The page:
ISSP - The institute for Solid State Physics

Lab & Organization
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Yamashita Group
Associate Professor
YAMASHITA,
Minoru

Research Associate
SHIMOZAWA,
Masaaki

To The Group's Homepage Japanese Only

What happens when materials are cooled down close to absolute zero temperature? It sounds a boring question because everything freezes at T = 0. It is NOT true, however, because quantum fluctuations persist even at absolute zero temperature. The richness of low-temperature physics was first demonstrated by Heike Kamerlingh Onnes at 1911, who was the first to liquify Helium and reach ~ 1 K. He discovered that the resistance of mercury suddenly vanished at low temperature. Followed by this discovery of the superconducting transition, many amazing quantum phenomena – superfluid transition of Helium, Bose-Einstein condensations of Alkali Bose gases – were found at low temperatures. We are interested in these quantum condensed states at low temperatures where the thermal fluctuation is negligible. Especially, we are now challenging measurements of correlated electron systems at ultra-low temperature (below 20 mK) where many interesting phenomena have remained unexplored due to technical difficulties. Further, we are studying thermal-transport properties of quantum spin liquids emerged in frustrated magnetic materials.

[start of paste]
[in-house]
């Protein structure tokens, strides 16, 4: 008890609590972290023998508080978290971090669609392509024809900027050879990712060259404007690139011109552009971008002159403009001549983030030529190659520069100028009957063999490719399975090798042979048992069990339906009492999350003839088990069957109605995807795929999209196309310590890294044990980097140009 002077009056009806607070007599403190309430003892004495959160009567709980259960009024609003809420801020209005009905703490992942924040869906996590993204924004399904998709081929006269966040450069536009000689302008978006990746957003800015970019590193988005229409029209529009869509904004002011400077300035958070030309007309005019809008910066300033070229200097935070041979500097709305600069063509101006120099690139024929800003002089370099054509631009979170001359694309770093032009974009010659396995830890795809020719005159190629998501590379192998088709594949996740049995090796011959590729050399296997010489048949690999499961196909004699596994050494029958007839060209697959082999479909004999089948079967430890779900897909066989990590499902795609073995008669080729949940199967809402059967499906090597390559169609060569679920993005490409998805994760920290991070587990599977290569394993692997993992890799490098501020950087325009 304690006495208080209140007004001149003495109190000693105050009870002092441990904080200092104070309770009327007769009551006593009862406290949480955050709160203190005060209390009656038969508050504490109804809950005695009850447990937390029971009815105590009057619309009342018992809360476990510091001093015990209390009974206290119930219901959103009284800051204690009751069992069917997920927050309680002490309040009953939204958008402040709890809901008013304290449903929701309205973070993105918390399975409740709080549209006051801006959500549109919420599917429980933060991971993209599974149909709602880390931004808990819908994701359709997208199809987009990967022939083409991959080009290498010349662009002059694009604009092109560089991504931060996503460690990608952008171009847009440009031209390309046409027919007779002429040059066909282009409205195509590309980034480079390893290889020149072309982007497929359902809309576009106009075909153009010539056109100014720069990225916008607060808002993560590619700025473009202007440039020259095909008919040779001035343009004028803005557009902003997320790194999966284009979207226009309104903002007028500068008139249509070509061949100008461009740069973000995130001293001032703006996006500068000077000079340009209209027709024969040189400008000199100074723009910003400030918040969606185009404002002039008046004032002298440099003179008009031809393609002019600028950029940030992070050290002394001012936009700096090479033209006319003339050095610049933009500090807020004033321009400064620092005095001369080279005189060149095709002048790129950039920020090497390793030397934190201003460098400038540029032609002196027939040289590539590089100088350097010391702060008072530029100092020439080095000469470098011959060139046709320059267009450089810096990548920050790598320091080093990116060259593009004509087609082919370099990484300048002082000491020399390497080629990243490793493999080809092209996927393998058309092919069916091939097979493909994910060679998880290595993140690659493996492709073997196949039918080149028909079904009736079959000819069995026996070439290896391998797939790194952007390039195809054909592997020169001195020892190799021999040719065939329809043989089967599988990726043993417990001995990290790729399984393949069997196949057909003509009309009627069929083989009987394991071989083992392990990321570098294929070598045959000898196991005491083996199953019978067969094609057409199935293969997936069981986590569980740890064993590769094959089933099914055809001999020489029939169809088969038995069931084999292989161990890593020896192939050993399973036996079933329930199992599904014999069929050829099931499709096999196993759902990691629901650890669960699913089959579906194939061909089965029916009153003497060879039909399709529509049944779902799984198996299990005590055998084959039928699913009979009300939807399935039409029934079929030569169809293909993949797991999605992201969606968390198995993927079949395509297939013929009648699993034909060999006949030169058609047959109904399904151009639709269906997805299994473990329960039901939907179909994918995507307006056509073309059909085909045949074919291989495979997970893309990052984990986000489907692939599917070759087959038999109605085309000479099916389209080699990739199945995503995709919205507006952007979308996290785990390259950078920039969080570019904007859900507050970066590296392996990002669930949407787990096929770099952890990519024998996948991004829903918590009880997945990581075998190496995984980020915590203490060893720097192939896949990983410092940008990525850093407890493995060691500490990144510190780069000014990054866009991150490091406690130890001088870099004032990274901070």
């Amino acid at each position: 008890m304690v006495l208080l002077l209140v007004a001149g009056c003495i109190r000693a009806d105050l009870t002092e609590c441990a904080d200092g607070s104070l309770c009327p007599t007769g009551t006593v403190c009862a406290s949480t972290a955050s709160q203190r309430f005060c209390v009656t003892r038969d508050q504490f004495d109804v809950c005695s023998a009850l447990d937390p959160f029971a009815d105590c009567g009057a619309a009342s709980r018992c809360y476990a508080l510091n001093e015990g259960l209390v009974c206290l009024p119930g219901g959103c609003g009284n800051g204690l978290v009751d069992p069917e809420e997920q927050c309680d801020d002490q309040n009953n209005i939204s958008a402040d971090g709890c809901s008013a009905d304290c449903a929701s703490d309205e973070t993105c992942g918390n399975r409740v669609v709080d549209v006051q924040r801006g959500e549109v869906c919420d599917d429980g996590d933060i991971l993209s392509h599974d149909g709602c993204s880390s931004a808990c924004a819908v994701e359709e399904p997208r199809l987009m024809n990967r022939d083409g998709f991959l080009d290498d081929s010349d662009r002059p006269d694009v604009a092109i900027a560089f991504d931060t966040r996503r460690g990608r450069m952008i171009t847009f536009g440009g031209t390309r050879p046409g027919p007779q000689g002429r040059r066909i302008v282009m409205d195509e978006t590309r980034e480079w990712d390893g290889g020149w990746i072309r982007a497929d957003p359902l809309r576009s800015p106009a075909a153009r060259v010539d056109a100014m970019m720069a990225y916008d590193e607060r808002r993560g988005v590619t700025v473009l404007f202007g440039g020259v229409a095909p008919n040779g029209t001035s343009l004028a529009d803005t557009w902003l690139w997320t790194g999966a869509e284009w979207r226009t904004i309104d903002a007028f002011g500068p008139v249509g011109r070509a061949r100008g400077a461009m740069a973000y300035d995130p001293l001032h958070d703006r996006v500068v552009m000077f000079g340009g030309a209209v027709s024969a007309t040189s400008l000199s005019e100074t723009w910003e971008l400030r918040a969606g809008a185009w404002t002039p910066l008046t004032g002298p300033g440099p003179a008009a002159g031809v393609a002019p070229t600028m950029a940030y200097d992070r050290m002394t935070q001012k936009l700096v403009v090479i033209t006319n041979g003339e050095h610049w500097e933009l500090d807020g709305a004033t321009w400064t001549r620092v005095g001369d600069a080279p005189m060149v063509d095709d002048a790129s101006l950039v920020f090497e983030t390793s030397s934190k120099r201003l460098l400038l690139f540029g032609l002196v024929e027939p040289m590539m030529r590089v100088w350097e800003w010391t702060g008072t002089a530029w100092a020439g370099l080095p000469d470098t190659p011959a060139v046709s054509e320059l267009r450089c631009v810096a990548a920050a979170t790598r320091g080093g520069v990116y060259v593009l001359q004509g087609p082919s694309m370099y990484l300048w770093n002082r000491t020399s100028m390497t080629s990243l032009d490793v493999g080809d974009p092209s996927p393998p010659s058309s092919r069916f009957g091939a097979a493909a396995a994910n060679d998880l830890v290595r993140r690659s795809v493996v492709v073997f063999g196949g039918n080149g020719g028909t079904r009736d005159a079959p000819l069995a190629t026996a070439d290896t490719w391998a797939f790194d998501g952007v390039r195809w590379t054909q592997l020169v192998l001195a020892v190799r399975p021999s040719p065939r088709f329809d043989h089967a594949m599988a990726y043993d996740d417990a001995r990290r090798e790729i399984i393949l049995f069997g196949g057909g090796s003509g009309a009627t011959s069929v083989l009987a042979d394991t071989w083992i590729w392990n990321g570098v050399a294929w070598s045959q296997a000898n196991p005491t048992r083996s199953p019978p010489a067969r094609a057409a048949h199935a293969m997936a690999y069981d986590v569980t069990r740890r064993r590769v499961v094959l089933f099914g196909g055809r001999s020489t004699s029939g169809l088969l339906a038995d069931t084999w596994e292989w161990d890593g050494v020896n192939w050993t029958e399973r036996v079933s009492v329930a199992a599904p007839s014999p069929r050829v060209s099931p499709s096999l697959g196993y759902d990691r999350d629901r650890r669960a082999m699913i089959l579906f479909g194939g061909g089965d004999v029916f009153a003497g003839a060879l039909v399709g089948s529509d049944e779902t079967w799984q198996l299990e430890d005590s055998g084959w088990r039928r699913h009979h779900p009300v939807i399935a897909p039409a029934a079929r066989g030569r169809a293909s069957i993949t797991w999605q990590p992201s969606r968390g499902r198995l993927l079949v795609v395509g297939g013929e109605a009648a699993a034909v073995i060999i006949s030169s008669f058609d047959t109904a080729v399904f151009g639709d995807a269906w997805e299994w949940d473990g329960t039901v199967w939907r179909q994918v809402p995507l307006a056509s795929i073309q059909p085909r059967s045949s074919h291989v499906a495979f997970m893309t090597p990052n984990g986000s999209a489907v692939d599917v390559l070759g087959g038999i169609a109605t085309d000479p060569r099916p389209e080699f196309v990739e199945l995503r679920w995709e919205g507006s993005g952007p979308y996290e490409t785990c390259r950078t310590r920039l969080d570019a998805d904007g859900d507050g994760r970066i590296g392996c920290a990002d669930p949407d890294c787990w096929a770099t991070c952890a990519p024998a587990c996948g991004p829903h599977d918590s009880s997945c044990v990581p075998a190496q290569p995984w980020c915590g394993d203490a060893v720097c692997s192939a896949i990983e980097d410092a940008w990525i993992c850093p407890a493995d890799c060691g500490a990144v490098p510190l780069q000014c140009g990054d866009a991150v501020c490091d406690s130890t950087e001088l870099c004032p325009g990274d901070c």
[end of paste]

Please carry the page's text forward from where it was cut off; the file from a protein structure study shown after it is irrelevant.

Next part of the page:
The ultra-low temperature cryostat at ISSP. By nuclear demagnetization cooling, the experiments can be performed down to 1 mK under a magnetic field up to 10 T. The lower right picture is an enlarged-view of the experimental space. The lower left picture shows a cantilever cell for torque measurements.
Temperature dependence of the thermal-Hall conductivity and the magnetic susceptibility of the frustrated antiferromagnet volborthite, showing intimate relation between the thermal-Hall conductivity and the spin correlation.

Research Subjects

  1. Study of strongly correlated-electron systems at ultra-low temperautures
  2. Developments of ultra-low temperature cryostats and the precision measurement systems
  3. Quantum spin liquid state in geometrically-frustrated magnets